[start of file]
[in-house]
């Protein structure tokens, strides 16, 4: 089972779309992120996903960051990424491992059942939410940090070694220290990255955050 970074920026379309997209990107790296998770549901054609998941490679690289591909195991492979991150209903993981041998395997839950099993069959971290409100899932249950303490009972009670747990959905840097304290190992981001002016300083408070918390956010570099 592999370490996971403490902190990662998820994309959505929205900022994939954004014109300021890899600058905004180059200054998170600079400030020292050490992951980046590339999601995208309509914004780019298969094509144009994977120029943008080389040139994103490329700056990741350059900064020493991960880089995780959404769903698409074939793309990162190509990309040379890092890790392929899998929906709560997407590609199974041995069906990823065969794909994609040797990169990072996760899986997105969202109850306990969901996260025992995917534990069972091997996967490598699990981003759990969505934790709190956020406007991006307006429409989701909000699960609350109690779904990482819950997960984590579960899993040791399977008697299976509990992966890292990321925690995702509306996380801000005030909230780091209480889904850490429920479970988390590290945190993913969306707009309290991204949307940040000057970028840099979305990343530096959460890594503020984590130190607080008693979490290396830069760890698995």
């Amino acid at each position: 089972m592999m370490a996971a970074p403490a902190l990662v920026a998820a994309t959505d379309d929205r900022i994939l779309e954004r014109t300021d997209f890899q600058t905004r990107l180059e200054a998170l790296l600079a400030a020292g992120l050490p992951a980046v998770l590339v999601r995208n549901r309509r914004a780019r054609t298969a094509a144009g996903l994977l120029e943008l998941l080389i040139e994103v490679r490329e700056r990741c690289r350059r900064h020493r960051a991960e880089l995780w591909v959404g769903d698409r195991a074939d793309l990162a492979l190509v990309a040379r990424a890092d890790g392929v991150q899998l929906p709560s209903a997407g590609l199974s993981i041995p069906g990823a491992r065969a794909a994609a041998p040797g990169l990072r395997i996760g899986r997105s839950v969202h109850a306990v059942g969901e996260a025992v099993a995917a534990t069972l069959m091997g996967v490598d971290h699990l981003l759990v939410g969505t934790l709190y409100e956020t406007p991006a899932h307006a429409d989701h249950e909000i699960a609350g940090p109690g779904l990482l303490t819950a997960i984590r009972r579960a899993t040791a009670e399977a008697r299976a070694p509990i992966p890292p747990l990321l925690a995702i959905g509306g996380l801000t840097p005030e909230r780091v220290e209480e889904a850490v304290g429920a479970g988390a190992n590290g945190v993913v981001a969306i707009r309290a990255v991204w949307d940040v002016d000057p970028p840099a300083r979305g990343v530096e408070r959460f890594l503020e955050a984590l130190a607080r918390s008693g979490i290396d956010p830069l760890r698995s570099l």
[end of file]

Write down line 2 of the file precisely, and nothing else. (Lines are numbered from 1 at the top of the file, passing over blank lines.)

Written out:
């Protein structure tokens, strides 16, 4: 089972779309992120996903960051990424491992059942939410940090070694220290990255955050 970074920026379309997209990107790296998770549901054609998941490679690289591909195991492979991150209903993981041998395997839950099993069959971290409100899932249950303490009972009670747990959905840097304290190992981001002016300083408070918390956010570099 592999370490996971403490902190990662998820994309959505929205900022994939954004014109300021890899600058905004180059200054998170600079400030020292050490992951980046590339999601995208309509914004780019298969094509144009994977120029943008080389040139994103490329700056990741350059900064020493991960880089995780959404769903698409074939793309990162190509990309040379890092890790392929899998929906709560997407590609199974041995069906990823065969794909994609040797990169990072996760899986997105969202109850306990969901996260025992995917534990069972091997996967490598699990981003759990969505934790709190956020406007991006307006429409989701909000699960609350109690779904990482819950997960984590579960899993040791399977008697299976509990992966890292990321925690995702509306996380801000005030909230780091209480889904850490429920479970988390590290945190993913969306707009309290991204949307940040000057970028840099979305990343530096959460890594503020984590130190607080008693979490290396830069760890698995």